Find Pictures in Mac's iPhoto '11 Using the Places Feature - dummies

Find Pictures in Mac’s iPhoto ’11 Using the Places Feature

By Edward C. Baig

The Mac has a handy Places feature. Many of today’s cameras (and virtually every state-of-the-art camera phone) are so clever that they can detect where they are — and, by proxy, where the shooter is — when a picture is snapped. And even if your camera doesn’t have such built-in geotagging capabilities, you might insert an Eye-Fi memory card that can supply such location data.

So it stands to reason that if your camera knows where a picture was taken, iPhoto can exploit location information for your benefit. The way it taps into geotagging is through the aptly named Places feature, which partly relies on the Global Positioning System (GPS) coordinates that your camera captures along with the image.

To get started, click Places in the iPhoto Source list (or click the Places button when you’re in full-screen view). A map in the main viewing area displays red pushpins that designate spots where one or (more than likely) more than one photo has been taken. Here’s a quick look at what you can do in this view:

  • Move your cursor over the pin to see the name of the place; click the arrow to summon all the pictures taken there.

  • You can drag a zoom slider at the lower-left corner of the screen to zoom in or out a map. You can also reveal more of a map by dragging with your mouse. Double-click or (via trackpad) pinch to zoom in on an area.

  • Click pop-up menus visible at the top of the map view to look for photos in your library by country, state, city, or point of interest.

  • You can even switch the look of the map to a satellite view, a standard map view, or a hybrid of the two. Just click the corresponding button in the upper right.

Even if you hadn’t clicked Places, you can check out a photo’s location on a map. Click the Info (i) button to open the Information pane, and you can see where the picture was taken on a small map adjacent to the actual photograph. Photo locations work in Events view as well; the map shows pins for all the pix in an event.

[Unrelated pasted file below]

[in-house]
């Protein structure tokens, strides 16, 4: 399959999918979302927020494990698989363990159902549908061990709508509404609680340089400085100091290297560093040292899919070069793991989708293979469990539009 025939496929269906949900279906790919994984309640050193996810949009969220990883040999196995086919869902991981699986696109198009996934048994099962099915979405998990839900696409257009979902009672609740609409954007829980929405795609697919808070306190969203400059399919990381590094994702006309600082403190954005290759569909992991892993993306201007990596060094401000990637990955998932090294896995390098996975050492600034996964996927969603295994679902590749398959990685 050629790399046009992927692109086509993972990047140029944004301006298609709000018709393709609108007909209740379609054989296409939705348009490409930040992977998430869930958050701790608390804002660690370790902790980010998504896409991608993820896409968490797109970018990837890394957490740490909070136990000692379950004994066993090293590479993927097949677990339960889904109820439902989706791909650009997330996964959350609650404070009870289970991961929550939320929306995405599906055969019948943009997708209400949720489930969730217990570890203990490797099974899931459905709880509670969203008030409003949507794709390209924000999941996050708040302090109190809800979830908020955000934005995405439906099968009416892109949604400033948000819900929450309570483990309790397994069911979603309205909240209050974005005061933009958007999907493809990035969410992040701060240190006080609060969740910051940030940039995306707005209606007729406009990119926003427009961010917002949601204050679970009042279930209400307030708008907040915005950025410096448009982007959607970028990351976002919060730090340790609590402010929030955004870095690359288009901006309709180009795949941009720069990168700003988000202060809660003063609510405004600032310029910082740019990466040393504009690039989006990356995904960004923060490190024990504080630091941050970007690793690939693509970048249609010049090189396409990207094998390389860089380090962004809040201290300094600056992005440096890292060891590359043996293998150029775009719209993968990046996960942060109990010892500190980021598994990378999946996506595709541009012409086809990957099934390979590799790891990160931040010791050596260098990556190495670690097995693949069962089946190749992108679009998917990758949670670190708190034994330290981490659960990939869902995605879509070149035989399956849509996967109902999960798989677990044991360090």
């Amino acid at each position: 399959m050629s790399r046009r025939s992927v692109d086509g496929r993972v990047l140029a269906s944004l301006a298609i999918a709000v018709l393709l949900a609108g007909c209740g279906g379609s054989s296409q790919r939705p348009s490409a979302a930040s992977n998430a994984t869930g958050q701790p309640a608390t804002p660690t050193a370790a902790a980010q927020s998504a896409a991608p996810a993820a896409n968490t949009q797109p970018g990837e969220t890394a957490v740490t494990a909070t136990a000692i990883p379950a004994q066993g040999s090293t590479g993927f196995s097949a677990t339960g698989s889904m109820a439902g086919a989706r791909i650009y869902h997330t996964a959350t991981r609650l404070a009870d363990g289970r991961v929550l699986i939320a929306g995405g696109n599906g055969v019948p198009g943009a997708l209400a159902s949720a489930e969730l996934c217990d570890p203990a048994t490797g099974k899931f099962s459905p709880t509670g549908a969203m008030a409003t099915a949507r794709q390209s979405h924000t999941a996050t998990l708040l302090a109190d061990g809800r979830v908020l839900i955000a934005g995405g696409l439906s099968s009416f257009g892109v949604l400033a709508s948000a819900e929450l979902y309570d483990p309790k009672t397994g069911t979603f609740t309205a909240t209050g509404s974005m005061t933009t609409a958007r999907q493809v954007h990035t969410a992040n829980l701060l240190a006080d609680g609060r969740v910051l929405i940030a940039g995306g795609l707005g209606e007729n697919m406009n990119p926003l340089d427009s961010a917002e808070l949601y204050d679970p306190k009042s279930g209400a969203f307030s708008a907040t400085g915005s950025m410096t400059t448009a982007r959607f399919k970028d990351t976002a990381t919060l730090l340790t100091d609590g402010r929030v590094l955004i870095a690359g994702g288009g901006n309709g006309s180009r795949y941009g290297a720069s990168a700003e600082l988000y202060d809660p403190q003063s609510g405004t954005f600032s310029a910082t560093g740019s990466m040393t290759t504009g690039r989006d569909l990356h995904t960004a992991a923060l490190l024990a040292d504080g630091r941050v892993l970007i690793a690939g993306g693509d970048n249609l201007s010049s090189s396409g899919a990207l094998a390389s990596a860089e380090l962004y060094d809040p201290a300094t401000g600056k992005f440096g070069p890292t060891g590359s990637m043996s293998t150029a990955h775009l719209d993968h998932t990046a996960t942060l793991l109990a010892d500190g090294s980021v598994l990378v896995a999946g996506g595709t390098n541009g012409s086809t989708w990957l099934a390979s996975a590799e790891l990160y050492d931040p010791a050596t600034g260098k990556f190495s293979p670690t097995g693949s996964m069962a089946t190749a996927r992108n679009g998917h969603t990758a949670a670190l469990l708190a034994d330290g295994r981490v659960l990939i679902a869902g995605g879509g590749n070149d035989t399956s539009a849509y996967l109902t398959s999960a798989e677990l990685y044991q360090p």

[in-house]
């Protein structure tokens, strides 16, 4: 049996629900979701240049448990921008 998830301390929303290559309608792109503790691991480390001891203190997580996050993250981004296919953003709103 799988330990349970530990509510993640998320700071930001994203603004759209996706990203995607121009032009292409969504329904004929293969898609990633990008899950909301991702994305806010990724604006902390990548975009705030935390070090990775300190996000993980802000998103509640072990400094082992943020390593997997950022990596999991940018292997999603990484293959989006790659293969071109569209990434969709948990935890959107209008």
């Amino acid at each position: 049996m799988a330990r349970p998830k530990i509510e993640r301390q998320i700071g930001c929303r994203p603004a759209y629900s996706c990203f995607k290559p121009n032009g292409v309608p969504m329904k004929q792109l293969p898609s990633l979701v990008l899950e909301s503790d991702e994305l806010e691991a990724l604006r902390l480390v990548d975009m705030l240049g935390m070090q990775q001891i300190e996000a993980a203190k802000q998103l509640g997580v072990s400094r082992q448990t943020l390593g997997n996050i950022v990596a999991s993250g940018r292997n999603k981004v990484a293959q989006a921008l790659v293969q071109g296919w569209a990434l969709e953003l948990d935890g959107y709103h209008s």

Don’t fret if your camera can’t capture location data. You can type your own location information and be as general (such as Chicago) or as specific (Grandma’s house) as you like. Just type the more specific location name in the Information pane as well.


You can also add animated maps to slideshows and maps to photo books.

If iPhoto doesn’t seem to be capturing location data, open iPhoto Preferences (on the app menu), click the Advanced tab, and make sure that Automatically (as opposed to Never) is displayed in the Look Up Places section.

Also in Preferences, if you select the Include Location Information for Published Items option, any location information captured with your pictures is included if you share those images via e-mail or on an online photo site such as Flickr. Deselect this item if you don’t want to include such information when you share your pictures in cyberspace.

You can edit your list of places, too. Choose Window→Manage My Places and then refine a region on the map that appears by dragging the handles to change the area’s size.